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Last updated 2 weeks ago.
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Hash::make will generate a new hash each time even though the value being hashed is the same. That's just how it works. Some things worth checking:

  1. You don't have a mutator on the table that automatically hashes passwords, this would result in the hash being hashed again.
  2. Your password column on the table has a 60 character limit. Anything less and you'll chop the hash.
Last updated 2 weeks ago.
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Maybe Hash::check() help you.

Last updated 2 weeks ago.
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Just tested it without explicitly doing Hash::make() and it seems to be working. I'm using Magniloquent and have only skimmed the documentation for it so it must be automatically hashing the password because the field is called password.

Last updated 2 weeks ago.
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jasonlewis said:

Hash::make will generate a new hash each time even though the value being hashed is the same. That's just how it works. Some things worth checking:

Hash::make should not make give different responses for the same value. The same value should receive the same value else how would you ever be able to compare? Like a given input password and a stored hashed password.

Last updated 2 weeks ago.
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bweston92 said:

Hash::make should not make give different responses for the same value. The same value should receive the same value else how would you ever be able to compare? Like a given input password and a stored hashed password.

Hash::make() generates a random salt each time it's run, so as to make the hash more secure. As I understand it, that's why it returns a different value each time you run it.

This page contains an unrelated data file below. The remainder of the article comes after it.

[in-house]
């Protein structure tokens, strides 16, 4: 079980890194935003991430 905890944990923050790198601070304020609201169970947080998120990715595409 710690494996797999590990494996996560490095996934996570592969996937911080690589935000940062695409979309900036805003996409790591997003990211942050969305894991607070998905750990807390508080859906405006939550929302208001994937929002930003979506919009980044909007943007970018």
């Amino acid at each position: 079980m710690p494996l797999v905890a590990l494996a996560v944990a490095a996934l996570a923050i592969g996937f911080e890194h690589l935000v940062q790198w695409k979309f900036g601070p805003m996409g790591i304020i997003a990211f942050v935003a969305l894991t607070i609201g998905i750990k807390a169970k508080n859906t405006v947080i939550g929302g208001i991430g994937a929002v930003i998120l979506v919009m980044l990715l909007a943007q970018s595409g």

Last updated 2 weeks ago.
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bweston92 said:

jasonlewis said:

Hash::make will generate a new hash each time even though the value being hashed is the same. That's just how it works. Some things worth checking:

Hash::make should not make give different responses for the same value. The same value should receive the same value else how would you ever be able to compare? Like a given input password and a stored hashed password.

jscrilla is correct, Laravel uses Bcrypt, and a new salt is generated each time you use Hash::make. so you will get a different hash each time. Older. insecure methods such as MD5 do not return unique hashes and are generally frowned upon.

The mechanics of this aren't something I'm familiar with - but my basic understanding of it is that the salt is embedded in the hashed string, and that plus your app's encryption key (app/config.php) - allows Laravel to check for a match between plain text input and the stored hash (i.e. when authenticating a user login).

The Hash::check helper exists to help you compare a plain text string against a hashed version...

http://laravel.com/docs/security#storing-passwords

Last updated 2 weeks ago.
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